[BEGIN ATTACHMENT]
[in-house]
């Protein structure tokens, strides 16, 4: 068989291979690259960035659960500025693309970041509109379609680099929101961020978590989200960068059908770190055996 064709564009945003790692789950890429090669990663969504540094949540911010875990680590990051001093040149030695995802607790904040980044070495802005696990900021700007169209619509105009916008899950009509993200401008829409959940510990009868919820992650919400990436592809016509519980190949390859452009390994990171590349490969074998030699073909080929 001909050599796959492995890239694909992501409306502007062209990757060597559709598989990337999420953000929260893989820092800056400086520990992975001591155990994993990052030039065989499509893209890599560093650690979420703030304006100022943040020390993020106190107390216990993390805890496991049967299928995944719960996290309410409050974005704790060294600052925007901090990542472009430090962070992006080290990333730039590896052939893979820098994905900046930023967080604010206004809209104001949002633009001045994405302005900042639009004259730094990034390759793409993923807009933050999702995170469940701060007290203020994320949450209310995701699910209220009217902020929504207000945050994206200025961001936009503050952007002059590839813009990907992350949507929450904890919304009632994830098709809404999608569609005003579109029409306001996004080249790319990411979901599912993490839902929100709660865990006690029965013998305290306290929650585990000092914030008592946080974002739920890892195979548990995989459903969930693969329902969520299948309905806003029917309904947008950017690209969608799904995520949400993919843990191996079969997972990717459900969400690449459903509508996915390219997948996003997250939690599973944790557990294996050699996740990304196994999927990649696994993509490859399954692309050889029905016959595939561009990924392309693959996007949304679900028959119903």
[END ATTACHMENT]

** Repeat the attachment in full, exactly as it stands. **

[in-house]
């Protein structure tokens, strides 16, 4: 068989291979690259960035659960500025693309970041509109379609680099929101961020978590989200960068059908770190055996 064709564009945003790692789950890429090669990663969504540094949540911010875990680590990051001093040149030695995802607790904040980044070495802005696990900021700007169209619509105009916008899950009509993200401008829409959940510990009868919820992650919400990436592809016509519980190949390859452009390994990171590349490969074998030699073909080929 001909050599796959492995890239694909992501409306502007062209990757060597559709598989990337999420953000929260893989820092800056400086520990992975001591155990994993990052030039065989499509893209890599560093650690979420703030304006100022943040020390993020106190107390216990993390805890496991049967299928995944719960996290309410409050974005704790060294600052925007901090990542472009430090962070992006080290990333730039590896052939893979820098994905900046930023967080604010206004809209104001949002633009001045994405302005900042639009004259730094990034390759793409993923807009933050999702995170469940701060007290203020994320949450209310995701699910209220009217902020929504207000945050994206200025961001936009503050952007002059590839813009990907992350949507929450904890919304009632994830098709809404999608569609005003579109029409306001996004080249790319990411979901599912993490839902929100709660865990006690029965013998305290306290929650585990000092914030008592946080974002739920890892195979548990995989459903969930693969329902969520299948309905806003029917309904947008950017690209969608799904995520949400993919843990191996079969997972990717459900969400690449459903509508996915390219997948996003997250939690599973944790557990294996050699996740990304196994999927990649696994993509490859399954692309050889029905016959595939561009990924392309693959996007949304679900028959119903």